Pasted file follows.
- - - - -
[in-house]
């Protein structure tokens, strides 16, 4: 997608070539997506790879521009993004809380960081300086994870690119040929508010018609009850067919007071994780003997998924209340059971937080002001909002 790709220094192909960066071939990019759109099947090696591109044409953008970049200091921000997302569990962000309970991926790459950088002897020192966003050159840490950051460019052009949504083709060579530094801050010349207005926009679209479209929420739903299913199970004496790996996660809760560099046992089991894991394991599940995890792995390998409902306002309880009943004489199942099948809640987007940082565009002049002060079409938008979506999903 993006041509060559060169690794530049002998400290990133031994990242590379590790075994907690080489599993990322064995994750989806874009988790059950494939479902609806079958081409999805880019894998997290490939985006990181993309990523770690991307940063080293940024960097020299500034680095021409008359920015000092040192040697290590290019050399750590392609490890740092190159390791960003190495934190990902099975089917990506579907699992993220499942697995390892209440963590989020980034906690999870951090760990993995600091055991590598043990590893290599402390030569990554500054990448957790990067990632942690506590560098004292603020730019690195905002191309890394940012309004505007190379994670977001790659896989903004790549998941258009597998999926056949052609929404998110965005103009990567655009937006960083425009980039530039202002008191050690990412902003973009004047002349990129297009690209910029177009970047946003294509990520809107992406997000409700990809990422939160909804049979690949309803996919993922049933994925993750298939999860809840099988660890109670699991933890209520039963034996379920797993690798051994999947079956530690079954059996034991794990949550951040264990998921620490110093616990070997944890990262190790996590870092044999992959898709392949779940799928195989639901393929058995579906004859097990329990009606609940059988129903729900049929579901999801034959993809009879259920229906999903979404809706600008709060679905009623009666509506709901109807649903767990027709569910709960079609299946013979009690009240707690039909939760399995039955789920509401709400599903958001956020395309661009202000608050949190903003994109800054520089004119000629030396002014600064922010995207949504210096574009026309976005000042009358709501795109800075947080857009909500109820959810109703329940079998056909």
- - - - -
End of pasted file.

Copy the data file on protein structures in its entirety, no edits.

[in-house]
């Protein structure tokens, strides 16, 4: 997608070539997506790879521009993004809380960081300086994870690119040929508010018609009850067919007071994780003997998924209340059971937080002001909002 790709220094192909960066071939990019759109099947090696591109044409953008970049200091921000997302569990962000309970991926790459950088002897020192966003050159840490950051460019052009949504083709060579530094801050010349207005926009679209479209929420739903299913199970004496790996996660809760560099046992089991894991394991599940995890792995390998409902306002309880009943004489199942099948809640987007940082565009002049002060079409938008979506999903 993006041509060559060169690794530049002998400290990133031994990242590379590790075994907690080489599993990322064995994750989806874009988790059950494939479902609806079958081409999805880019894998997290490939985006990181993309990523770690991307940063080293940024960097020299500034680095021409008359920015000092040192040697290590290019050399750590392609490890740092190159390791960003190495934190990902099975089917990506579907699992993220499942697995390892209440963590989020980034906690999870951090760990993995600091055991590598043990590893290599402390030569990554500054990448957790990067990632942690506590560098004292603020730019690195905002191309890394940012309004505007190379994670977001790659896989903004790549998941258009597998999926056949052609929404998110965005103009990567655009937006960083425009980039530039202002008191050690990412902003973009004047002349990129297009690209910029177009970047946003294509990520809107992406997000409700990809990422939160909804049979690949309803996919993922049933994925993750298939999860809840099988660890109670699991933890209520039963034996379920797993690798051994999947079956530690079954059996034991794990949550951040264990998921620490110093616990070997944890990262190790996590870092044999992959898709392949779940799928195989639901393929058995579906004859097990329990009606609940059988129903729900049929579901999801034959993809009879259920229906999903979404809706600008709060679905009623009666509506709901109807649903767990027709569910709960079609299946013979009690009240707690039909939760399995039955789920509401709400599903958001956020395309661009202000608050949190903003994109800054520089004119000629030396002014600064922010995207949504210096574009026309976005000042009358709501795109800075947080857009909500109820959810109703329940079998056909």